UPDATED: NY Mills technology levy passes
The voters in New York Mills have spoken - they want technology, and they want it now. Voters approved the school district's $75 per student operating levy referendum with 59 percent of the votes Nov. 8. In all, 607 residents showed up to the pol...
The voters in New York Mills have spoken - they want technology, and they want it now.
Voters approved the school district's $75 per student operating levy referendum with 59 percent of the votes Nov. 8.
In all, 607 residents showed up to the polls to cast their ballots - 362 of those people voted yes, while 245 residents sent a message to the district that they weren't convinced.
The technology referendum will be added to the district's operating levy of $450 per student, passed by voters last year.
The difference between last year's levy and this year's is the area in which the money will be spent.
Superintendent Todd Cameron said news of the technology levy passing is exciting - especially for the students.
"I'm elated, excited and very thankful to the taxpayers," Cameron said just after he learned the levy had passed.
Cameron and members of the school board campaigned for this levy with a promise that it would be used to benefit children's experience at school with enhanced technology, and that's just what he intends to do.
"This is for technology, and I promise the taxpayers that they can bank on that," he said. "The school board and administration will use that wisely to prepare students for life. That's our motto."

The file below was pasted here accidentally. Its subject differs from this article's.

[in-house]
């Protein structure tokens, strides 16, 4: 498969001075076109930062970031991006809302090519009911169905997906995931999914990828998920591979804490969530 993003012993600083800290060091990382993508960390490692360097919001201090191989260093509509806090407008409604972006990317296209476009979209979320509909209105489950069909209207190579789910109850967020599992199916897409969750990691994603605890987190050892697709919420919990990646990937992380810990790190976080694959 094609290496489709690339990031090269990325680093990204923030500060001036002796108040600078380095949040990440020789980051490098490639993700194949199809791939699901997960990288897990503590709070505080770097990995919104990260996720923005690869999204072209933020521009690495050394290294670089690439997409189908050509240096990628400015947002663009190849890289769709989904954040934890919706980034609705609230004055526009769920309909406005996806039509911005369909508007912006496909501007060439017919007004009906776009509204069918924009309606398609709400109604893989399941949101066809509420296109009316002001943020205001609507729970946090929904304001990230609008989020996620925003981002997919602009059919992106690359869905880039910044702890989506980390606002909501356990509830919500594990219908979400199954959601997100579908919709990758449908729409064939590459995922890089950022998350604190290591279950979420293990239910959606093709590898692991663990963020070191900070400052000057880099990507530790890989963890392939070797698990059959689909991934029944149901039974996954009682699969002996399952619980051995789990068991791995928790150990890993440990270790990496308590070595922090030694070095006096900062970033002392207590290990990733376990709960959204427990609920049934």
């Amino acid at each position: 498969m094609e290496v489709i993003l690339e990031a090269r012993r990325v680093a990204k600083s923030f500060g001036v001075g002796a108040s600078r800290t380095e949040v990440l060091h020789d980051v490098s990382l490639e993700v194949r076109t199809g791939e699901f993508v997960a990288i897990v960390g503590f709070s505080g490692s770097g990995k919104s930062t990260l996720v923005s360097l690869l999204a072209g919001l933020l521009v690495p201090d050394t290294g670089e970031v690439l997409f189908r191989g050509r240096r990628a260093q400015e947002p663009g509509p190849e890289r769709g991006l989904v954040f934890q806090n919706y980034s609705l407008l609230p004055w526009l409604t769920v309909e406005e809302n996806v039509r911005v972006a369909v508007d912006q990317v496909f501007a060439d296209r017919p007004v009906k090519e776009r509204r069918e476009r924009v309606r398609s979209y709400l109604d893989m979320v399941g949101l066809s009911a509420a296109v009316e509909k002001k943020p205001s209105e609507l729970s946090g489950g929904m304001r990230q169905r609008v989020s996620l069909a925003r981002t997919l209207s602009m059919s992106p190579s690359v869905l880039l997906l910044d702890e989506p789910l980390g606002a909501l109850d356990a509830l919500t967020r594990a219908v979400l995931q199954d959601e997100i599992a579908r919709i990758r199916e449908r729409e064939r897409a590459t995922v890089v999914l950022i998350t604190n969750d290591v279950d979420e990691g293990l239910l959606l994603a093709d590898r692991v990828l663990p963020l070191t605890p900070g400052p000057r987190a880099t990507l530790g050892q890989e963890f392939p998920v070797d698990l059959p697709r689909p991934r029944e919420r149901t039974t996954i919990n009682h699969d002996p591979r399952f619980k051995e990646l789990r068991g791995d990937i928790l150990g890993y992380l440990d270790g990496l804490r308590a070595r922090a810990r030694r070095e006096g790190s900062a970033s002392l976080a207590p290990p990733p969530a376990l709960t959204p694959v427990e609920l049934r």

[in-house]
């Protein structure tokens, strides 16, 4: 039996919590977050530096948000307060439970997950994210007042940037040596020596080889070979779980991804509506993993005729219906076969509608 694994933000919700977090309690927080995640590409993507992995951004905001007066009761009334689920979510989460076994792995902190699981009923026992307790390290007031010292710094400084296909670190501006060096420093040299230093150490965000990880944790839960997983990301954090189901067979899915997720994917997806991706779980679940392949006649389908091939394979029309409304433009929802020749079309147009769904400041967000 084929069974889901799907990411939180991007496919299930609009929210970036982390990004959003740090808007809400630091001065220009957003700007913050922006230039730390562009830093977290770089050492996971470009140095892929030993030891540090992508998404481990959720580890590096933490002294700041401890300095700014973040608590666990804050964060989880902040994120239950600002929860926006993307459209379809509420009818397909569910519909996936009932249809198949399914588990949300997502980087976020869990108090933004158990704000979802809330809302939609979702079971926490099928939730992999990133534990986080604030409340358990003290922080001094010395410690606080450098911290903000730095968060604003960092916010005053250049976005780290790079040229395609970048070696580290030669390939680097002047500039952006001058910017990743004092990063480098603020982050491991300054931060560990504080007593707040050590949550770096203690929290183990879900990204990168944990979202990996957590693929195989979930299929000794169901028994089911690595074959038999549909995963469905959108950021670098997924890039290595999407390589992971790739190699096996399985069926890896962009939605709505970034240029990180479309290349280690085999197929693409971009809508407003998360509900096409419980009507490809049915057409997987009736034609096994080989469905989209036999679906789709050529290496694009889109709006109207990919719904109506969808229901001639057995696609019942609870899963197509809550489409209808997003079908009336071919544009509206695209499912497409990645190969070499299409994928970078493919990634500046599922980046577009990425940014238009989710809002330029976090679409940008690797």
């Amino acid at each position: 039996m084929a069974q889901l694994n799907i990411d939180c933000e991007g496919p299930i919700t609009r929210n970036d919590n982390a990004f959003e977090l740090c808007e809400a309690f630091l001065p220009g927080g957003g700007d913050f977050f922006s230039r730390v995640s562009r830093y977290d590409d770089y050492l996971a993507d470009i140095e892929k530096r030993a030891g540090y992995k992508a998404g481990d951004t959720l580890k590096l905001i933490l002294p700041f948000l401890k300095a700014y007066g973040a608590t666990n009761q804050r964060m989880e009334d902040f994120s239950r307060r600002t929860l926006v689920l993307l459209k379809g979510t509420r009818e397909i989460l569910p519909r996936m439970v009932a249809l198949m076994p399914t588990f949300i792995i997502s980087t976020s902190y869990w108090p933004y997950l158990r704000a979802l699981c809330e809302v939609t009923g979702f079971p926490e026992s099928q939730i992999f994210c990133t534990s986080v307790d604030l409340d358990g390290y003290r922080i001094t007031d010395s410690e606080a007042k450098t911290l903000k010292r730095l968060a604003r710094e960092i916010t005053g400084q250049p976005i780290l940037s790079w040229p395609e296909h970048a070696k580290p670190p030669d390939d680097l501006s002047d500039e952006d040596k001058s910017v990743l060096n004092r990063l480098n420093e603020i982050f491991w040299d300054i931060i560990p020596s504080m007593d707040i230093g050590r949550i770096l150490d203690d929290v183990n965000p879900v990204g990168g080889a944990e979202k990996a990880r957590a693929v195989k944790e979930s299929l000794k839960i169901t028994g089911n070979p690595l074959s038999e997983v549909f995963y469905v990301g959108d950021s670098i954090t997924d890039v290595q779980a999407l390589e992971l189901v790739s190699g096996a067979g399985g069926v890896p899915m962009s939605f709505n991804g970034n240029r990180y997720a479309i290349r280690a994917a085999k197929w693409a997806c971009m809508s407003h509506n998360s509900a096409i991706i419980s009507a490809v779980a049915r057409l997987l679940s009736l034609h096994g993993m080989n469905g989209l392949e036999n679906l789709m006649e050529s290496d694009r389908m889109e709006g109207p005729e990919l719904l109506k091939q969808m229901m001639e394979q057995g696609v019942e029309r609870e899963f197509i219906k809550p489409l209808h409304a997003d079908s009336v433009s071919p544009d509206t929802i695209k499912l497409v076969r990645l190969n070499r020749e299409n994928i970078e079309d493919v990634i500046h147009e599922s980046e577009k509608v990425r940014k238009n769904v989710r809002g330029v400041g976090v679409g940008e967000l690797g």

NY Mills schools have taken a serious stance on the need for up-to-date technology in the classrooms, as they see it as a way to prepare students for life outside the school's walls.
The technology levy will bring in around $50,000 over the course of four years, or roughly $4,000 per classroom.
While the specifics regarding the exact use of the funding are not yet set, the technology committee, comprised of teachers and administration, have discussed possible district-wide wireless internet, updated computer labs and other technology that would benefit students in the classroom.
For now, Cameron and other members of the district are pleased that they have a community behind them as they move ahead.
"We're elated, but we're certainly humbled a bit as well," Cameron said. "But, I'm ready to celebrate."